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Anesthesia for noncardiac surgery in patients with ischemic heart disease

Authors
Nadia Blakemore Hensley, MD
Charles W Hogue, MD
Section Editor
Jonathan B Mark, MD
Deputy Editor
Nancy A Nussmeier, MD, FAHA

INTRODUCTION

Patients with ischemic heart disease undergoing noncardiac surgery are at increased risk for perioperative cardiovascular events, such as myocardial infarction, heart failure, and mortality. Those with recent myocardial infarction or unstable angina are at very high risk if they require urgent or emergent surgery.

This topic will review the preanesthesia consultation, anesthetic care, and immediate postoperative management of patients with ischemic heart disease having elective, urgent, or emergent noncardiac surgery. Anesthetic management of patients with ischemic and nonischemic heart failure is discussed in detail separately (see "Anesthesia for noncardiac surgery in patients with heart failure"). Preoperative medical evaluation and management of patients with known or suspected ischemic heart disease is addressed elsewhere. (See "Evaluation of cardiac risk prior to noncardiac surgery" and "Management of cardiac risk for noncardiac surgery".)

PREANESTHESIA CONSULTATION

Evaluation and management of cardiac risk

General considerations — All patients with ischemic heart disease scheduled to undergo noncardiac surgery should be assessed for the risk of a perioperative cardiovascular event [1-3]. Risk is related to both the type of surgical procedure (table 1) and individual patient factors (algorithm 1). (See "Evaluation of cardiac risk prior to noncardiac surgery" and "Management of cardiac risk for noncardiac surgery".)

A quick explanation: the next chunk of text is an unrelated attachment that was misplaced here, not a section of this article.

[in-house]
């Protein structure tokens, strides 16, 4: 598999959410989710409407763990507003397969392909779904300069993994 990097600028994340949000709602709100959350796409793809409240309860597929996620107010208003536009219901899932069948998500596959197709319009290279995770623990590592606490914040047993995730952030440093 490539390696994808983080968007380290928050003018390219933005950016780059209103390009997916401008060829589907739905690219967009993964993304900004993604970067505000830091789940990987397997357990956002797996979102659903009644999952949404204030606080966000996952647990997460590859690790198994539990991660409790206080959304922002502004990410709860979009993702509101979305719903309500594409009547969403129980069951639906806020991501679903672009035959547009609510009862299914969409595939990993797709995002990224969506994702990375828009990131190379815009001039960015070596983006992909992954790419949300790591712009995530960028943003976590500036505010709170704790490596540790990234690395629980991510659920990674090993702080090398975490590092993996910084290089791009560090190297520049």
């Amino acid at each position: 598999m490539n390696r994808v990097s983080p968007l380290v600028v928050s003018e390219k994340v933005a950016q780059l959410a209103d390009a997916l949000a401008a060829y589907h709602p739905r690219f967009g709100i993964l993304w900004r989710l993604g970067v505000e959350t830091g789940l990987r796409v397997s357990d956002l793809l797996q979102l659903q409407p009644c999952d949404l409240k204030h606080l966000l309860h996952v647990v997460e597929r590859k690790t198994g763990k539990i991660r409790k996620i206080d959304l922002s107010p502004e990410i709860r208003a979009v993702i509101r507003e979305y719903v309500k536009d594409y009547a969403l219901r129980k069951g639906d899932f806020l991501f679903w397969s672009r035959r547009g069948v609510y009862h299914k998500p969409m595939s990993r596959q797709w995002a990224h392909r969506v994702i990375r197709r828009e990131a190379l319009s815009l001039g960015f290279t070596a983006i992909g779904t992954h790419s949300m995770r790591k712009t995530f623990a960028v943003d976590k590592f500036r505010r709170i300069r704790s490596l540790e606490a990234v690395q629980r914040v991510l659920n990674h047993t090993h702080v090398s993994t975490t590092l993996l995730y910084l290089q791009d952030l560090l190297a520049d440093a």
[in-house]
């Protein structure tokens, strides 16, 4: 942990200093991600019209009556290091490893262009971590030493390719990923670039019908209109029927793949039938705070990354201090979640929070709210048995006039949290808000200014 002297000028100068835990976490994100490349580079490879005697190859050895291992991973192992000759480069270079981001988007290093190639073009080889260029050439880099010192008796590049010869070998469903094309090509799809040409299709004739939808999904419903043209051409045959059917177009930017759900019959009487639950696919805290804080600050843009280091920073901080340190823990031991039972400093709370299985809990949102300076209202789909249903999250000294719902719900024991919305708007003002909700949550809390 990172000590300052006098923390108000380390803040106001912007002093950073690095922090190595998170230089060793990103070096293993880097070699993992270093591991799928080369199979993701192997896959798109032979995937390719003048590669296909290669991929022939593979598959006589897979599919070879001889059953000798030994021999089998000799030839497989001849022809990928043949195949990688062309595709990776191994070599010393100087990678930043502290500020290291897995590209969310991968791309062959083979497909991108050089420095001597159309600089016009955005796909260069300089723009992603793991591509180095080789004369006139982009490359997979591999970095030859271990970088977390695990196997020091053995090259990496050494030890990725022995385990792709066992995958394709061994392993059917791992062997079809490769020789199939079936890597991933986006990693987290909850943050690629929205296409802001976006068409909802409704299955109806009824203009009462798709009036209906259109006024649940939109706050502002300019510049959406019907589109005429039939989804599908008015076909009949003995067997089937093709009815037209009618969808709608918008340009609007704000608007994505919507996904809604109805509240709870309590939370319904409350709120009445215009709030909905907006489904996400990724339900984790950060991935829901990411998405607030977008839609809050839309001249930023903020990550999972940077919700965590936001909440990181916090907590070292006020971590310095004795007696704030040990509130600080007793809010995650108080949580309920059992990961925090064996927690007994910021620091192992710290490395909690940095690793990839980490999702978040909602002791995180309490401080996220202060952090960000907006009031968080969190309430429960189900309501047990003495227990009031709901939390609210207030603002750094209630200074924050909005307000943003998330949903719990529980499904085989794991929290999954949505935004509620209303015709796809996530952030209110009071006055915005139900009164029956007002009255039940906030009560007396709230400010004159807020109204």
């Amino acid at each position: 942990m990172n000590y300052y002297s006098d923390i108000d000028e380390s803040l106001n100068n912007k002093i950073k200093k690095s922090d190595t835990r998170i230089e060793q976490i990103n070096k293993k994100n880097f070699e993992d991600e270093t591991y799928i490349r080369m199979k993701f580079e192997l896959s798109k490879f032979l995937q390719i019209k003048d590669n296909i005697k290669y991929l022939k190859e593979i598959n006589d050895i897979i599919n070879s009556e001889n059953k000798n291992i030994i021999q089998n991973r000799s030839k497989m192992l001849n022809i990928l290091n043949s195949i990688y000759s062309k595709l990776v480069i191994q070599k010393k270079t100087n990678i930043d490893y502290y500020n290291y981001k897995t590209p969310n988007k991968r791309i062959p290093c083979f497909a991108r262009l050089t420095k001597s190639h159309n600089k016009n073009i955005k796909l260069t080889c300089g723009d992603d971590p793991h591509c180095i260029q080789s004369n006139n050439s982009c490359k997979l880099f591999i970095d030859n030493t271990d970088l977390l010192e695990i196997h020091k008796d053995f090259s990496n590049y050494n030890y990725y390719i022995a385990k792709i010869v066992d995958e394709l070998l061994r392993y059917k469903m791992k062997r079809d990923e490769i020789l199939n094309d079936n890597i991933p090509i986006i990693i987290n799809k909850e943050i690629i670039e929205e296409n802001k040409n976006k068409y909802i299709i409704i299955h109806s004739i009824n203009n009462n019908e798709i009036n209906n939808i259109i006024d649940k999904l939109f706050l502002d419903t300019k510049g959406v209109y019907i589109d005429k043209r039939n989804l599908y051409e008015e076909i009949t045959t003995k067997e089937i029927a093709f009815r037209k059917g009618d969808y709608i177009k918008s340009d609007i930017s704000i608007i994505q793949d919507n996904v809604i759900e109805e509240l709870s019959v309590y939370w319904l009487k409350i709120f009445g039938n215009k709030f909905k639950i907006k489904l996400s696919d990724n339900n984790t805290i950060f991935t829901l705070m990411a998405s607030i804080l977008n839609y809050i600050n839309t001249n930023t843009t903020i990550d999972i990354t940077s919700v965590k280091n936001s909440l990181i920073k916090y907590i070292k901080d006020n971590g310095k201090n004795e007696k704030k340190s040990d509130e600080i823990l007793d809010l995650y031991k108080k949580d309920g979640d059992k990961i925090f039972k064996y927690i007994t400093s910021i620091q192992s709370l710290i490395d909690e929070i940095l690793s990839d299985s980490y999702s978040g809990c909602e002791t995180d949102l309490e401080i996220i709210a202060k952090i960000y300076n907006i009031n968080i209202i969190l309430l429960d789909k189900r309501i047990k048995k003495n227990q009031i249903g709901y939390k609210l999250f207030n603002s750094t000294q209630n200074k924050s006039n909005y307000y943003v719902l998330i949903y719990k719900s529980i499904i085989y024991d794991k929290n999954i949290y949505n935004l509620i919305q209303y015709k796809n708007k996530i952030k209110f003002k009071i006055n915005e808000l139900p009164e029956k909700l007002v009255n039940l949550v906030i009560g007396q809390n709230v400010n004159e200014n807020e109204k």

High cardiac risk — The following factors place the patient at high risk for a perioperative cardiovascular event. If possible, urgent consultation with a cardiologist should be obtained for acute preoperative and subsequent postoperative medical management.

Urgent or emergent surgery — Patients with ischemic heart disease who require any urgent or emergent surgical procedure are at higher risk for cardiovascular complications compared with those undergoing elective surgery, regardless of the severity of coronary artery disease and baseline risk. (See "Management of cardiac risk for noncardiac surgery", section on 'Patients who need urgent or emergent surgery'.)

                         

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Literature review current through: Nov 2016. | This topic last updated: Wed Oct 05 00:00:00 GMT+00:00 2016.
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